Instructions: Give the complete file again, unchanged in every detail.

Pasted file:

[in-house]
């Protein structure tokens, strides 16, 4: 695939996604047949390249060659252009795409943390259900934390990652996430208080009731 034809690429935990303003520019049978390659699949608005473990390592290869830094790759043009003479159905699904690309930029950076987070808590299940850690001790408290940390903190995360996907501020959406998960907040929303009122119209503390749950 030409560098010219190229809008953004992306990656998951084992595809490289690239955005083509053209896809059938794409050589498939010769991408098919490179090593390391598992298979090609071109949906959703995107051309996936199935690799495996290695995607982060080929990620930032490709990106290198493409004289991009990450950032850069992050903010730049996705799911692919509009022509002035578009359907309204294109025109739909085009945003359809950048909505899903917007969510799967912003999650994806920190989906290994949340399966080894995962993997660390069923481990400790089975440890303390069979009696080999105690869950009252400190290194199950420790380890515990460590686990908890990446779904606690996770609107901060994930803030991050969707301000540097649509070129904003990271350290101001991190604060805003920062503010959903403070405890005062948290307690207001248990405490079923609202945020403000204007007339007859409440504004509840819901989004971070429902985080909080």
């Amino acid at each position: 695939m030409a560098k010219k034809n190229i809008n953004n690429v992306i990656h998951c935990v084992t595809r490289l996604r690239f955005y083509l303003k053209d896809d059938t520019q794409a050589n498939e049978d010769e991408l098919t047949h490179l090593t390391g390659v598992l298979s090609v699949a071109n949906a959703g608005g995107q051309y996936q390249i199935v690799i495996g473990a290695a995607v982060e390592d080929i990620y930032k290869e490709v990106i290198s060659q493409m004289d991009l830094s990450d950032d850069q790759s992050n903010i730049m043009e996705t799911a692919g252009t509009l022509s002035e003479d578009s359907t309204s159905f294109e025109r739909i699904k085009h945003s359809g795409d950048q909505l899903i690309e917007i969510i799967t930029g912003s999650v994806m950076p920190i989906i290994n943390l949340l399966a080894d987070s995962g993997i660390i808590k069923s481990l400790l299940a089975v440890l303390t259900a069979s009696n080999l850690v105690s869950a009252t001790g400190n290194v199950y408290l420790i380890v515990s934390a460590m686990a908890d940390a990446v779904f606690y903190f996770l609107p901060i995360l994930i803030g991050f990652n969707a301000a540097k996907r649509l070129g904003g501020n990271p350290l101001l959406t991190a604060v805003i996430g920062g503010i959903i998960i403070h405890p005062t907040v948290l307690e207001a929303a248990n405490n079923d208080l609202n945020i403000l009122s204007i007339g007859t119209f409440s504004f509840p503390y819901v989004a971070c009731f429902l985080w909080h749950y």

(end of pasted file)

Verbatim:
[in-house]
């Protein structure tokens, strides 16, 4: 695939996604047949390249060659252009795409943390259900934390990652996430208080009731 034809690429935990303003520019049978390659699949608005473990390592290869830094790759043009003479159905699904690309930029950076987070808590299940850690001790408290940390903190995360996907501020959406998960907040929303009122119209503390749950 030409560098010219190229809008953004992306990656998951084992595809490289690239955005083509053209896809059938794409050589498939010769991408098919490179090593390391598992298979090609071109949906959703995107051309996936199935690799495996290695995607982060080929990620930032490709990106290198493409004289991009990450950032850069992050903010730049996705799911692919509009022509002035578009359907309204294109025109739909085009945003359809950048909505899903917007969510799967912003999650994806920190989906290994949340399966080894995962993997660390069923481990400790089975440890303390069979009696080999105690869950009252400190290194199950420790380890515990460590686990908890990446779904606690996770609107901060994930803030991050969707301000540097649509070129904003990271350290101001991190604060805003920062503010959903403070405890005062948290307690207001248990405490079923609202945020403000204007007339007859409440504004509840819901989004971070429902985080909080």
């Amino acid at each position: 695939m030409a560098k010219k034809n190229i809008n953004n690429v992306i990656h998951c935990v084992t595809r490289l996604r690239f955005y083509l303003k053209d896809d059938t520019q794409a050589n498939e049978d010769e991408l098919t047949h490179l090593t390391g390659v598992l298979s090609v699949a071109n949906a959703g608005g995107q051309y996936q390249i199935v690799i495996g473990a290695a995607v982060e390592d080929i990620y930032k290869e490709v990106i290198s060659q493409m004289d991009l830094s990450d950032d850069q790759s992050n903010i730049m043009e996705t799911a692919g252009t509009l022509s002035e003479d578009s359907t309204s159905f294109e025109r739909i699904k085009h945003s359809g795409d950048q909505l899903i690309e917007i969510i799967t930029g912003s999650v994806m950076p920190i989906i290994n943390l949340l399966a080894d987070s995962g993997i660390i808590k069923s481990l400790l299940a089975v440890l303390t259900a069979s009696n080999l850690v105690s869950a009252t001790g400190n290194v199950y408290l420790i380890v515990s934390a460590m686990a908890d940390a990446v779904f606690y903190f996770l609107p901060i995360l994930i803030g991050f990652n969707a301000a540097k996907r649509l070129g904003g501020n990271p350290l101001l959406t991190a604060v805003i996430g920062g503010i959903i998960i403070h405890p005062t907040v948290l307690e207001a929303a248990n405490n079923d208080l609202n945020i403000l009122s204007i007339g007859t119209f409440s504004f509840p503390y819901v989004a971070c009731f429902l985080w909080h749950y």